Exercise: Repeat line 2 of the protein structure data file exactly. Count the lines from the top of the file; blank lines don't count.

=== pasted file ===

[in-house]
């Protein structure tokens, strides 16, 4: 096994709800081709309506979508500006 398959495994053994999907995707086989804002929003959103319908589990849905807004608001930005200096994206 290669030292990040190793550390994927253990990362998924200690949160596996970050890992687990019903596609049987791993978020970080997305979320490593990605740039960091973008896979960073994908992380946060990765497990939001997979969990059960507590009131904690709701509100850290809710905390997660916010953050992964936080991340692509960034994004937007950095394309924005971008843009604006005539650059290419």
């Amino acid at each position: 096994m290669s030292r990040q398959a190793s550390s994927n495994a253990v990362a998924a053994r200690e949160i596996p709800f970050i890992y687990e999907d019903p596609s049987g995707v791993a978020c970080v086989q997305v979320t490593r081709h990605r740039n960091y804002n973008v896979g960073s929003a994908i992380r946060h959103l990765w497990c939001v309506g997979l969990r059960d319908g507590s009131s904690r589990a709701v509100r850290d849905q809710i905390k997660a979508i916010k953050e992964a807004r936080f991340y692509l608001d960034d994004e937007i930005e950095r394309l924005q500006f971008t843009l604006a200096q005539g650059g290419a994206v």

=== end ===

């Protein structure tokens, strides 16, 4: 096994709800081709309506979508500006 398959495994053994999907995707086989804002929003959103319908589990849905807004608001930005200096994206 290669030292990040190793550390994927253990990362998924200690949160596996970050890992687990019903596609049987791993978020970080997305979320490593990605740039960091973008896979960073994908992380946060990765497990939001997979969990059960507590009131904690709701509100850290809710905390997660916010953050992964936080991340692509960034994004937007950095394309924005971008843009604006005539650059290419």